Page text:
Hiring and Training the Millennial Employee

By Suzanne McIntosh President, McIntosh Human Capital Management | February 28, 2016

What attracts the Millennial colleague? How do we keep them engaged during the hiring process? How do we on-board them to ensure they assimilate quickly within our organizations. What’s important to them to feel part of our team as quickly as possible? How do we keep them for the long term?

Millennials will make up 50% of our workforce within the next several years. Our hiring managers need to understand how to attract, develop, and retain this new talent. Methods are changing and we must change with them to attract the best of the best. To hire and retain the Millennial who has the core competencies and values that "fit" with the job, most organizations and managers must shift how they interview and engage employees. They also need to consider what strong Millennial candidates look for in an employer and what their organization has to offer. They are interviewing us just as much as we are interviewing them.

This generation looks for jobs through social media channels, among friends, by working their alumni. They network to understand the best companies to work for and word travels faster than ever before. Clearly if you have a work environment that is collaborative, creative and supportive, your current satisfied Millennials will attract their high performing friends to your company. The social media channels they employ will communicate that your company is a good place to work. (Conversely, if they are not challenged or rewarded, this news will also travel fast.)

The hiring process needs to be thorough and timely. They expect us to communicate with them differently and rapidly. It is important to engage with Millennials on the social media platforms they use in their daily lives. By creating and maintaining Facebook, Twitter and Linkedin company profiles, potential employees will easily get to know your company, its products, and services. Blogs and pages must be kept up to date and ideally managed by a colleague that understands the target audience. Millennials want to know that they are engaging with real people like them not corporate identities. Ultimately, a Millennial wants to know why they should take this job. How will it help them with their overall goals? Creating a company Linkedin page and not keeping it current will reflect negatively on your organization.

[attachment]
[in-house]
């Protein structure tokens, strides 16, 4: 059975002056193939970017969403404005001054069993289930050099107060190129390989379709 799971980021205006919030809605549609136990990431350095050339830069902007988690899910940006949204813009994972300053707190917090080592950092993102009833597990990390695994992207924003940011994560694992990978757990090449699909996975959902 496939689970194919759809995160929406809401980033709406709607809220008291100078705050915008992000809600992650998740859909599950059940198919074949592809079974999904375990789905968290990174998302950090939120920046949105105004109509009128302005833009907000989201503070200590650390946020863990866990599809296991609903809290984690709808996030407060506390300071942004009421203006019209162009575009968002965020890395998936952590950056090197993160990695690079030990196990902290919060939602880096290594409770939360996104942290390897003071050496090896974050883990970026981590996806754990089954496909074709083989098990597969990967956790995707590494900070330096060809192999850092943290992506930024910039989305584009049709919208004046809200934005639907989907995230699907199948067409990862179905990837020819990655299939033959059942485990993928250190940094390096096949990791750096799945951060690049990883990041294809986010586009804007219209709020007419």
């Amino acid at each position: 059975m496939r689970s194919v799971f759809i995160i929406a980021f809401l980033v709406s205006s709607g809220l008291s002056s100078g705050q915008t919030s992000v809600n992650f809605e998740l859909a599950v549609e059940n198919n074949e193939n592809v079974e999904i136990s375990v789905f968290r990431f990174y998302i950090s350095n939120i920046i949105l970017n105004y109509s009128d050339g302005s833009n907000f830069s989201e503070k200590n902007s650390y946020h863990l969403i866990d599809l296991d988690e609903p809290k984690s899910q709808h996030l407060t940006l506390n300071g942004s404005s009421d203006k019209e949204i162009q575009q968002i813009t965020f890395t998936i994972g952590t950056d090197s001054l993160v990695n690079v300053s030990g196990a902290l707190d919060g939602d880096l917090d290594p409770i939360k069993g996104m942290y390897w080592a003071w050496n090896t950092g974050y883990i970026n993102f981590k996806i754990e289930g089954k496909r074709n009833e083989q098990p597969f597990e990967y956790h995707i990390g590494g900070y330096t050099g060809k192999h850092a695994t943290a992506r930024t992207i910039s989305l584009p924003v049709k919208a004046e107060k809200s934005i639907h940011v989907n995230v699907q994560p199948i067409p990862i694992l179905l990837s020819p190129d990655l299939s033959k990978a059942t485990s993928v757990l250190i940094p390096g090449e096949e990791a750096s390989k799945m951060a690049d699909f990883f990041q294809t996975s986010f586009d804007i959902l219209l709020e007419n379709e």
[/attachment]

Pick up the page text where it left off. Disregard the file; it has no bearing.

Millennials want to know they will be challenged, have a sense of purpose, a sense of community and are being sought after. Companies must sell Millennials not on just why they should join, but what their career progression will be, and most importantly how they’ll make an impact on the organization. Companies also need to be seen as socially aware. This communication needs to be as rapid and immediately impactful. If you don’t engage them quickly, they will move onto the next job posting with the next click.

Your interview process needs to reflect the culture you want to promote about your organization. A lengthy, process-oriented interview process will not work for the Millennial candidate. If you are a fast paced, innovative lifestyle hospitality company, you can’t put candidates through an arduous, bureaucratic series of interviews. It will reflect negatively on what they can expect upon hiring. They must have a personal feel for the person that they will ultimately report to and have free access to asking questions. To assign the negotiations to a third party or if they feel disconnected from who will be their immediate leader will promote a sense of old style “top down” style management. They must have a sense of collaboration and speaking with current employees just like them will help them to get a sense of the community they would be joining.

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Guest Service: Empowering People

Excellent customer service is vitally important in all businesses but it is especially important for hotels where customer service is the lifeblood of the business. Outstanding customer service is essential in creating new customers, retaining existing customers, and cultivating referrals for future customers. Employees who meet and exceed guest expectations are critical to a hotel's success, and it begins with the hiring process. It is imperative for HR personnel to screen for and hire people who inherently possess customer-friendly traits - empathy, warmth and conscientiousness - which allow them to serve guests naturally and authentically. Trait-based hiring means considering more than just a candidate's technical skills and background; it means looking for and selecting employees who naturally desire to take care of people, who derive satisfaction and pleasure from fulfilling guests' needs, and who don't consider customer service to be a chore. Without the presence of these specific traits and attributes, it is difficult for an employee to provide genuine hospitality. Once that kind of employee has been hired, it is necessary to empower them. Some forward-thinking hotels empower their employees to proactively fix customer problems without having to wait for management approval. This employee empowerment—the permission to be creative, and even having the authority to spend money on a customer's behalf - is a resourceful way to resolve guest problems quickly and efficiently. When management places their faith in an employee's good judgment, it inspires a sense of trust and provides a sense of higher purpose beyond a simple paycheck. The April issue of the Hotel Business Review will document what some leading hotels are doing to cultivate and manage guest satisfaction in their operations.